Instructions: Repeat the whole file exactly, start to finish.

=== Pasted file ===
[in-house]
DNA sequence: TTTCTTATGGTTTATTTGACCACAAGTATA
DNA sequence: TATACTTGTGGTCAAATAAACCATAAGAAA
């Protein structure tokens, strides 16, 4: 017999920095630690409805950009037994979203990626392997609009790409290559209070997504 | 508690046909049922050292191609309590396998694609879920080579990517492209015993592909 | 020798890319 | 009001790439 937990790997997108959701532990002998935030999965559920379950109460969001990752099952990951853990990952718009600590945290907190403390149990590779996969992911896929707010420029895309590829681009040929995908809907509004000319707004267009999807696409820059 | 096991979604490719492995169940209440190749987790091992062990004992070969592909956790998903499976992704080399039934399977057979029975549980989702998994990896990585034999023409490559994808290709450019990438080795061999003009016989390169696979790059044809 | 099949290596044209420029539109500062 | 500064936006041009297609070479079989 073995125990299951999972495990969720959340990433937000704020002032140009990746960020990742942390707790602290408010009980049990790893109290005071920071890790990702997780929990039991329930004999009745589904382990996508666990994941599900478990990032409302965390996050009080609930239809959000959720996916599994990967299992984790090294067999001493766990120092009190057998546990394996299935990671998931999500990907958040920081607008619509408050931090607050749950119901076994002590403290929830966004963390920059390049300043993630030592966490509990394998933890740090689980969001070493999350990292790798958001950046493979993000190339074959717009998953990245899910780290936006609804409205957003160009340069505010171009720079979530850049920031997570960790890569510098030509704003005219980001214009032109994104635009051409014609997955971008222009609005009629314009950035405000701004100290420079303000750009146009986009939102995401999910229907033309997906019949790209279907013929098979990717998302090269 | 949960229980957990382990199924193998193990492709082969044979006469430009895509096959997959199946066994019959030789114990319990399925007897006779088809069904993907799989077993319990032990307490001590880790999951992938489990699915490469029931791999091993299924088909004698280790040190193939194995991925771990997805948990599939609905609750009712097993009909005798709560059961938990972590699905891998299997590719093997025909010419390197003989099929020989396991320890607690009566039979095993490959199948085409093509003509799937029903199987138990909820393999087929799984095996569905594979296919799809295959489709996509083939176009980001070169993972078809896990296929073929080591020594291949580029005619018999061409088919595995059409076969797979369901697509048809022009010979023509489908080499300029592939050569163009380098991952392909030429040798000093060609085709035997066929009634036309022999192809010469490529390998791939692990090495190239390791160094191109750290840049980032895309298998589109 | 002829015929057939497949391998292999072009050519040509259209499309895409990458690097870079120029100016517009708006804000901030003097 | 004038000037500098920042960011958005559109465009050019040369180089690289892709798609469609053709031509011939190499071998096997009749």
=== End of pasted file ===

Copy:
[in-house]
DNA sequence: TTTCTTATGGTTTATTTGACCACAAGTATA
DNA sequence: TATACTTGTGGTCAAATAAACCATAAGAAA
């Protein structure tokens, strides 16, 4: 017999920095630690409805950009037994979203990626392997609009790409290559209070997504 | 508690046909049922050292191609309590396998694609879920080579990517492209015993592909 | 020798890319 | 009001790439 937990790997997108959701532990002998935030999965559920379950109460969001990752099952990951853990990952718009600590945290907190403390149990590779996969992911896929707010420029895309590829681009040929995908809907509004000319707004267009999807696409820059 | 096991979604490719492995169940209440190749987790091992062990004992070969592909956790998903499976992704080399039934399977057979029975549980989702998994990896990585034999023409490559994808290709450019990438080795061999003009016989390169696979790059044809 | 099949290596044209420029539109500062 | 500064936006041009297609070479079989 073995125990299951999972495990969720959340990433937000704020002032140009990746960020990742942390707790602290408010009980049990790893109290005071920071890790990702997780929990039991329930004999009745589904382990996508666990994941599900478990990032409302965390996050009080609930239809959000959720996916599994990967299992984790090294067999001493766990120092009190057998546990394996299935990671998931999500990907958040920081607008619509408050931090607050749950119901076994002590403290929830966004963390920059390049300043993630030592966490509990394998933890740090689980969001070493999350990292790798958001950046493979993000190339074959717009998953990245899910780290936006609804409205957003160009340069505010171009720079979530850049920031997570960790890569510098030509704003005219980001214009032109994104635009051409014609997955971008222009609005009629314009950035405000701004100290420079303000750009146009986009939102995401999910229907033309997906019949790209279907013929098979990717998302090269 | 949960229980957990382990199924193998193990492709082969044979006469430009895509096959997959199946066994019959030789114990319990399925007897006779088809069904993907799989077993319990032990307490001590880790999951992938489990699915490469029931791999091993299924088909004698280790040190193939194995991925771990997805948990599939609905609750009712097993009909005798709560059961938990972590699905891998299997590719093997025909010419390197003989099929020989396991320890607690009566039979095993490959199948085409093509003509799937029903199987138990909820393999087929799984095996569905594979296919799809295959489709996509083939176009980001070169993972078809896990296929073929080591020594291949580029005619018999061409088919595995059409076969797979369901697509048809022009010979023509489908080499300029592939050569163009380098991952392909030429040798000093060609085709035997066929009634036309022999192809010469490529390998791939692990090495190239390791160094191109750290840049980032895309298998589109 | 002829015929057939497949391998292999072009050519040509259209499309895409990458690097870079120029100016517009708006804000901030003097 | 004038000037500098920042960011958005559109465009050019040369180089690289892709798609469609053709031509011939190499071998096997009749």